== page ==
For gifts received within the ecumenical movement and through the faithfulness of
Christians praying for unity in Christ. According to the context the congregation might evoke more
explicitly the fruits of the ecumenical movement and the prayer for unity at a local or global level.

All     Truly our God is great,
        Our hearts are filled with wonder!
L       We give thanks to you for Jesus your Servant whose name is called
        upon by the multitude among the „nations‟;

R1      We give thanks to you for the Christ, your envoy,
        he who gathers your scattered children;

R2      We give thanks to you for your Holy Spirit;
        he is our communion and leads us into the unity of one faith;

R1      We give thanks to you for all who were pioneers in the search for
        Christian unity, be they well known like Father Paul Wattson
        and the Abbé Couturier or quite unknown -
        faithful lay people, monks and nuns, all the servants of Christian unity
        who have responded to your call.


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R2     We give thanks for the abundant fruits of this
       unceasing prayer for unity in Christ, rising up from all the continents.

R1     During one whole century you have heard this constant prayer which has brought
       forth so much fruit.

R2     May your Spirit encourage us to persevere in prayer and may we ever keep alive the
       memory of active faith of all the „saints‟ – pioneers, theologians and those who have
       been faithful in prayer for the ecumenical movement, in their love of the gospel and
       of the church.

L      Now, O God our Father, from the depth of our memory and of our hearts we turn
       towards you and praise you with all those whom your Word has illumined and called,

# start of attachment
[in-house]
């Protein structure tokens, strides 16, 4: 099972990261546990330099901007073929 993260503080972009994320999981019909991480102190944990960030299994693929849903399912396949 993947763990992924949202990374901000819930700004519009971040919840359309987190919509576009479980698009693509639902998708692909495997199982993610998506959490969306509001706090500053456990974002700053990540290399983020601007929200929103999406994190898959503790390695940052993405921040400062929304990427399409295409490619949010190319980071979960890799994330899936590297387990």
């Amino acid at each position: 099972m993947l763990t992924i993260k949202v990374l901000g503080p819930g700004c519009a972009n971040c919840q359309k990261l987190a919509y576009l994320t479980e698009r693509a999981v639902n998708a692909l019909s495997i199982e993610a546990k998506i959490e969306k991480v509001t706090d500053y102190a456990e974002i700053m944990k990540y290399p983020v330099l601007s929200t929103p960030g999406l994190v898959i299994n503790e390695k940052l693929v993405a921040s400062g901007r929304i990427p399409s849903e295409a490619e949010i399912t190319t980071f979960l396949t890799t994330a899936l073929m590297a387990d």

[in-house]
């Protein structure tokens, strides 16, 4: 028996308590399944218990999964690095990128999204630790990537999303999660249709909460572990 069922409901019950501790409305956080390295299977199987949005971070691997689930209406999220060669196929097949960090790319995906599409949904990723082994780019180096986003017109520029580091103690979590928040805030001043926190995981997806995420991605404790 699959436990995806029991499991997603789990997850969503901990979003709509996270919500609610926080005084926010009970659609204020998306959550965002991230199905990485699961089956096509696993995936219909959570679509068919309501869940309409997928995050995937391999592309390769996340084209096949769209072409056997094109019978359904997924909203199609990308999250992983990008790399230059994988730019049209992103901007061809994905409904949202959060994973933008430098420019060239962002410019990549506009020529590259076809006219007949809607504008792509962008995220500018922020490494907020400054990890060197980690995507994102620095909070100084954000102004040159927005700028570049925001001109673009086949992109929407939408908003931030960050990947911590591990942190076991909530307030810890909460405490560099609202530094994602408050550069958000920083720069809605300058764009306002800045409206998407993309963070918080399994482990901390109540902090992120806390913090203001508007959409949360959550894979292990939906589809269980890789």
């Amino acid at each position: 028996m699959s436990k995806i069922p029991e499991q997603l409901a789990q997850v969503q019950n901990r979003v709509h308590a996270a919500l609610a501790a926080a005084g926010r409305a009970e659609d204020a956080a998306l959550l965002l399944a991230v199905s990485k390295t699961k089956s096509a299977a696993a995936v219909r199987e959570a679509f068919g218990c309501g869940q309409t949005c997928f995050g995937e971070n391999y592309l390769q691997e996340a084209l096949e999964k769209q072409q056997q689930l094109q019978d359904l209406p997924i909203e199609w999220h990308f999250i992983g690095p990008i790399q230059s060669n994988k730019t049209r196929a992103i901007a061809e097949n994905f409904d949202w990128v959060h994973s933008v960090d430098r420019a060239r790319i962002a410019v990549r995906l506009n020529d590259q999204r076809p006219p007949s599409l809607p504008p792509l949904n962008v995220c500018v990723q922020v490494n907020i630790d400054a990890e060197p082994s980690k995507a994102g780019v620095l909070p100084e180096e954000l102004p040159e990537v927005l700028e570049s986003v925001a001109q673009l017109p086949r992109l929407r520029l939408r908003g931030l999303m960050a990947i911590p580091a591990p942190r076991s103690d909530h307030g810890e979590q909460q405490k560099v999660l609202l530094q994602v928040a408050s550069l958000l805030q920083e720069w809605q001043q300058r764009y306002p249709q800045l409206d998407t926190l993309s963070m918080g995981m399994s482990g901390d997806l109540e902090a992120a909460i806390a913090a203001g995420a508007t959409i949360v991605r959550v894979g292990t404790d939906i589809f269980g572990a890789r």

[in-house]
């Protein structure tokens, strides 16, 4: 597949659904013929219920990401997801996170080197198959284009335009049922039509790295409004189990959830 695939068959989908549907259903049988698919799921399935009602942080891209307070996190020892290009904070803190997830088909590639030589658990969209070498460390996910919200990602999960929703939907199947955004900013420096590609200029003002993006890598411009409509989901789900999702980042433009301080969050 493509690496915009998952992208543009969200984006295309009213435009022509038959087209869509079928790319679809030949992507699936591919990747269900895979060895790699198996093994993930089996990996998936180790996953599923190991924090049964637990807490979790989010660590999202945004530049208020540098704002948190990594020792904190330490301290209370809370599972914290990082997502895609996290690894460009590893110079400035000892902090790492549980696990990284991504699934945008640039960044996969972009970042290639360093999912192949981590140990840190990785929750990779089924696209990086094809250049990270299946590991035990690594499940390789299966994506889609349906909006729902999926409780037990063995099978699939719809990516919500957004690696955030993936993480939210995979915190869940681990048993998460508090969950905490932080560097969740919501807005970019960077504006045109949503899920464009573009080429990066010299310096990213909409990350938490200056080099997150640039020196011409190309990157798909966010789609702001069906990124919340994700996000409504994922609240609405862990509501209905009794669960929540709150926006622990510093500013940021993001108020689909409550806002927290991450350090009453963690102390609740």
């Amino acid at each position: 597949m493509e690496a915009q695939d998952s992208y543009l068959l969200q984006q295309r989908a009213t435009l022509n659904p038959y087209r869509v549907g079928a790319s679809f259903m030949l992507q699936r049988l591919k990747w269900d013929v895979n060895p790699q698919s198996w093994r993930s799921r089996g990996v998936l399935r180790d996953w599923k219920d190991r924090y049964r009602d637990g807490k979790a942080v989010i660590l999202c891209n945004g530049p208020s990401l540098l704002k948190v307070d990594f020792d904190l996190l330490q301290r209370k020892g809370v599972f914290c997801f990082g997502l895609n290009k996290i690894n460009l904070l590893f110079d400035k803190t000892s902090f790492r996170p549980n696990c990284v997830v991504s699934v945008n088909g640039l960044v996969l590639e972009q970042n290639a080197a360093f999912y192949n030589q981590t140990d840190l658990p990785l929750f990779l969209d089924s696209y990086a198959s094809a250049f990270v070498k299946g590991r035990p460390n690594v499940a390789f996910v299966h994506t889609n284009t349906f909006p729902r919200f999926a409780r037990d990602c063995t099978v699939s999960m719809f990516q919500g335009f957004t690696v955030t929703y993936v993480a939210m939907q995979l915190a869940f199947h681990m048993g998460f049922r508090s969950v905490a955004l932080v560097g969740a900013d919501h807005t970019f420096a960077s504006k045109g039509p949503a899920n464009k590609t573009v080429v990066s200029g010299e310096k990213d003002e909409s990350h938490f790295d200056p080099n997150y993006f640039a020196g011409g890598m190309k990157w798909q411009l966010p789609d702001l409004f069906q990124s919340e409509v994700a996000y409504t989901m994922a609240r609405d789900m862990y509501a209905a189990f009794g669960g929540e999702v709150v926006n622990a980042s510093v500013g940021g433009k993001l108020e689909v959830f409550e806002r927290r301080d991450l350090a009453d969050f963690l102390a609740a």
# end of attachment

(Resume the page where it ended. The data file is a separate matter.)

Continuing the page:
that your Holy Spirit might move us: those whom you desire to bring together in one
       baptism, one faith and one communion, in praise of your glorious name.

The opening line of praise could be inserted between each verse of thanksgiving.

Song expressing praise, thanksgiving, glorification of God. For example, the Trisagion,
Gloria. Some psalms would be suitable accompanied by a brief introduction : Ps 33, Ps 34,
Ps 36 (English, NRSV)

II. Prayers of intercession and symbolic gestures of unity

Intercessions

L      Let us pray to the Father, through the Son and in the Holy Spirit, for the needs of our
       churches, our world and ourselves.

L      We pray without ceasing for the unity of all Christians.

A      Lord, have mercy on us and hear us!

L      We pray without ceasing for the leaders of our churches and faith communities, that
       they may persevere in the task of pursuing Christian unity.

A      Christ, have mercy on us and hear us!

L      We pray for all the baptized, that they may ever pray that “all may be one…so that
       the world may believe”.

A      Lord, have mercy on us and hear us!

L      For the churches and faith communities which risk further division and schisms, that
       their unity might be preserved.

A      Christ, have mercy on us and hear us!



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L        For the councils of churches throughout the world at national and local level, and that